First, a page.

Directive on cross-border distribution and innovations for the summer – Finance and Banking
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_Current situation: As of August 2, 2021, a uniform interpretation of the definition concerning pre-marketing will come into force by Directive (EU) 2019/1160 of the European Parliament and of the Council of June 20, 2019 amending Directives 2009/65 / EC and 2011/61 / EU with regard to the cross-border marketing of undertakings for collective investment (“Directive 2019”) and Regulation (EU) 2019/1156 of the European Parliament and of the Council of 20 June 2019 facilitating the cross-border marketing of undertakings collective investment scheme (“2019 regulations”).
With regard to the marketing of units or shares of an alternative investment fund (“FIA“) in the EU by its alternative investment fund manager (“AIFM“), it is important to note that it is to date subject to the provisions of chapter 6 of the law of 12 July 2013 on alternative investment fund managers, as amended (the”Law of 2013“).
Under the 2013 law, marketing is defined as “a direct or indirect offer or placement, at the initiative of the manager or on behalf of the manager, of units or shares of an AIF that he manages, to or from investors domiciled or having their registered office in the European Union. “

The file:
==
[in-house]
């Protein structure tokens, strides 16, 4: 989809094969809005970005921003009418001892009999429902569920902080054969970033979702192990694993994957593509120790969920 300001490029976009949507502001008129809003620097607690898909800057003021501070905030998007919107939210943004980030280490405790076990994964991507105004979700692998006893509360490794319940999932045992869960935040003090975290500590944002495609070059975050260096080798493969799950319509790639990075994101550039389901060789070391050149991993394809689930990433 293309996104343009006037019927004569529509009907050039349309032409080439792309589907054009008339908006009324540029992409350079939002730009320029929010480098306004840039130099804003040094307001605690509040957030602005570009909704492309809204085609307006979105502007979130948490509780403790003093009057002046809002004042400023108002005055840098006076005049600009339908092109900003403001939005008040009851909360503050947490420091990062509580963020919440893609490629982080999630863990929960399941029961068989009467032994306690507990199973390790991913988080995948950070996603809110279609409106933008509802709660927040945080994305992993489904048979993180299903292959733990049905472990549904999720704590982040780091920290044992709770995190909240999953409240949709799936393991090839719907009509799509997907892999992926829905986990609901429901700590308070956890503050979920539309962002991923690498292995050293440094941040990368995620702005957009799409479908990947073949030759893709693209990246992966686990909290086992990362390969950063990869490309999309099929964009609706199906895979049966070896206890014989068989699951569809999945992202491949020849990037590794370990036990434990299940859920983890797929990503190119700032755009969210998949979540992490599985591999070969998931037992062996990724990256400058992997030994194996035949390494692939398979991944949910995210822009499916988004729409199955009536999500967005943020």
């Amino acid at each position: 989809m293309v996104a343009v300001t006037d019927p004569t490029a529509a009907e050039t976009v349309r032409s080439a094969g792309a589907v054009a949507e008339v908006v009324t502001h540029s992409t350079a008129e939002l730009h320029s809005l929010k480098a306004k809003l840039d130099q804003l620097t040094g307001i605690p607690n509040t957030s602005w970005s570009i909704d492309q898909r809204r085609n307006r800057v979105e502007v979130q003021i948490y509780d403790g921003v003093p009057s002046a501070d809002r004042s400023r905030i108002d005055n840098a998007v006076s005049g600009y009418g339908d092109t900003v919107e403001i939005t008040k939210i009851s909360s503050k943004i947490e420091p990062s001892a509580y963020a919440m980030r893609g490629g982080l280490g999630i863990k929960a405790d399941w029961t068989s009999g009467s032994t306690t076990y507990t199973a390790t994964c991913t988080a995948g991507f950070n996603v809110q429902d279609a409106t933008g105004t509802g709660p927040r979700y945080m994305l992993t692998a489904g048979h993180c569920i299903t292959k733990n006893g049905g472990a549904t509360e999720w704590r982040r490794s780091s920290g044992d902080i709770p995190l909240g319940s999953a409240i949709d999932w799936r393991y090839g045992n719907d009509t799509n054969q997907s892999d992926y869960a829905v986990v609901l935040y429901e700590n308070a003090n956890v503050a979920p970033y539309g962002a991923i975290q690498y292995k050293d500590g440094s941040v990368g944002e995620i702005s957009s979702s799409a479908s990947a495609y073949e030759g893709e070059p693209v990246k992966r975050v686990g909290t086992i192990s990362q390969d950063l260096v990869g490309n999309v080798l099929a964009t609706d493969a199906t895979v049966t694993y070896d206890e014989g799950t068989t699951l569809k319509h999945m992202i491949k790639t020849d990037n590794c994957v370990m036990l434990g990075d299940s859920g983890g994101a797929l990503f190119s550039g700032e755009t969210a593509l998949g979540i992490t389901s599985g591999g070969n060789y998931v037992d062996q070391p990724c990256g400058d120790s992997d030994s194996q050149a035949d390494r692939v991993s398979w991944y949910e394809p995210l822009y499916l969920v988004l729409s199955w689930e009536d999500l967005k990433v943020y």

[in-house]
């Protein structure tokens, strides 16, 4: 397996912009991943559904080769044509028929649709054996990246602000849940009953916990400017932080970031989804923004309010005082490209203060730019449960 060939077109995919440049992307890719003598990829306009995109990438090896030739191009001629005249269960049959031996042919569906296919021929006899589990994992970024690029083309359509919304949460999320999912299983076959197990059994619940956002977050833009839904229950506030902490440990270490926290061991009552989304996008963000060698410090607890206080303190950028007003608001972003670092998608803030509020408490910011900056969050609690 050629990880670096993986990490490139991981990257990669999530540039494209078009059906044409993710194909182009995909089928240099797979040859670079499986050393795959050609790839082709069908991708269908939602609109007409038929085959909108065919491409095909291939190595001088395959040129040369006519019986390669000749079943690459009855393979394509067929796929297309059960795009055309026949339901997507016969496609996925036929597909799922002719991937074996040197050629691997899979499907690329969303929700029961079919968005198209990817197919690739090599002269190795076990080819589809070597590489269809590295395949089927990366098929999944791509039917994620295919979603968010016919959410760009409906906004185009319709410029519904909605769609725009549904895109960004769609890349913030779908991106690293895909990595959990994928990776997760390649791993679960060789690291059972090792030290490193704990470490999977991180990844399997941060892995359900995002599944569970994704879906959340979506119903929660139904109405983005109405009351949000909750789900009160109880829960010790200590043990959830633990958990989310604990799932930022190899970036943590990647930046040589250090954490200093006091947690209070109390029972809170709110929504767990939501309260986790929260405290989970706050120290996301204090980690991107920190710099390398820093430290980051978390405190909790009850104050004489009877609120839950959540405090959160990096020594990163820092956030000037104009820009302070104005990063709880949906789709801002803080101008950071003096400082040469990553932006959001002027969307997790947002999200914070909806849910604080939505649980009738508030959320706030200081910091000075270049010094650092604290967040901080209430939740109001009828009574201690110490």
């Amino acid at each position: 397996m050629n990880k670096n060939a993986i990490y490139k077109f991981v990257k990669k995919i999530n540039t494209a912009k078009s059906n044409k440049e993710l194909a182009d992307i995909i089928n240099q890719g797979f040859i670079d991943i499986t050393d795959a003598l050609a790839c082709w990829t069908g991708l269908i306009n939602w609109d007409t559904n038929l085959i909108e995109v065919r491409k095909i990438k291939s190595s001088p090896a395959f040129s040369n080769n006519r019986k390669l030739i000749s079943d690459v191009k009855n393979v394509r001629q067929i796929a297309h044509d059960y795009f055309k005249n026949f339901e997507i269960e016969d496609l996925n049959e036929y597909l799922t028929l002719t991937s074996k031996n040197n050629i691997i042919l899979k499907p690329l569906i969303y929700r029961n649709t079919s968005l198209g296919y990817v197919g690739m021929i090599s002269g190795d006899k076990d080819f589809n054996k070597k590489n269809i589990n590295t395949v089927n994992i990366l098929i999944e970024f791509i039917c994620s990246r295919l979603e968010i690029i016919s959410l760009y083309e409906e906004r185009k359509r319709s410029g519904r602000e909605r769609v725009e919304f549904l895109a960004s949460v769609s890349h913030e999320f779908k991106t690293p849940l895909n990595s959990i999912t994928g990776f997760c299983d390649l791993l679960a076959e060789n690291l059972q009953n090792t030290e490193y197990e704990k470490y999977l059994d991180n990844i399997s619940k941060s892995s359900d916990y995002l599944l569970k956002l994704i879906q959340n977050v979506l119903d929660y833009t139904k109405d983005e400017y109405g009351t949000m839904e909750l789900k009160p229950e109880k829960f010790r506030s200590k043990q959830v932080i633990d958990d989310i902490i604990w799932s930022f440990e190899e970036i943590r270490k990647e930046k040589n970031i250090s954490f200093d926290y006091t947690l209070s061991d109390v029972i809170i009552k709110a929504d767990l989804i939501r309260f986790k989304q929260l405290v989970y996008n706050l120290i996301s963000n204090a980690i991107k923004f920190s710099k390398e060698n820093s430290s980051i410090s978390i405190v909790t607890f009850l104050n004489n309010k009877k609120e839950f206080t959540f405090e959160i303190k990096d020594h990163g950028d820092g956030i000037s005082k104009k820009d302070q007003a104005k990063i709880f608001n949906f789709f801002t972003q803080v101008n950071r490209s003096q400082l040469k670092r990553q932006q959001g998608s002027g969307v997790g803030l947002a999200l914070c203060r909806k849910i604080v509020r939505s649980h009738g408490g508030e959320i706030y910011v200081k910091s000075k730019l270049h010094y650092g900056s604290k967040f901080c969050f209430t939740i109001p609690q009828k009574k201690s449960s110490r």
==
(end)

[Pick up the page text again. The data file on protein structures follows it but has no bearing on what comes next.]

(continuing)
Thus, it generally happens that the manager proceeds to the marketing of units or shares of an AIF. According to the law of 2013, neither the AIF itself, nor its management in company law and / or the initiator have the right to resume the marketing of units or shares of the AIF. However, in accordance with Article 1 (9) of the Law of 2013, the manager may delegate the marketing function in part, depending on the option / possibility chosen, to a third party, provided that this third party holds the necessary license to be able to market the units or shares of the AIF. Under Luxembourg law, to be eligible for marketing, a person must hold an authorization, in accordance with article 24-7 of the law of 5 April 1993 on the financial sector, as amended.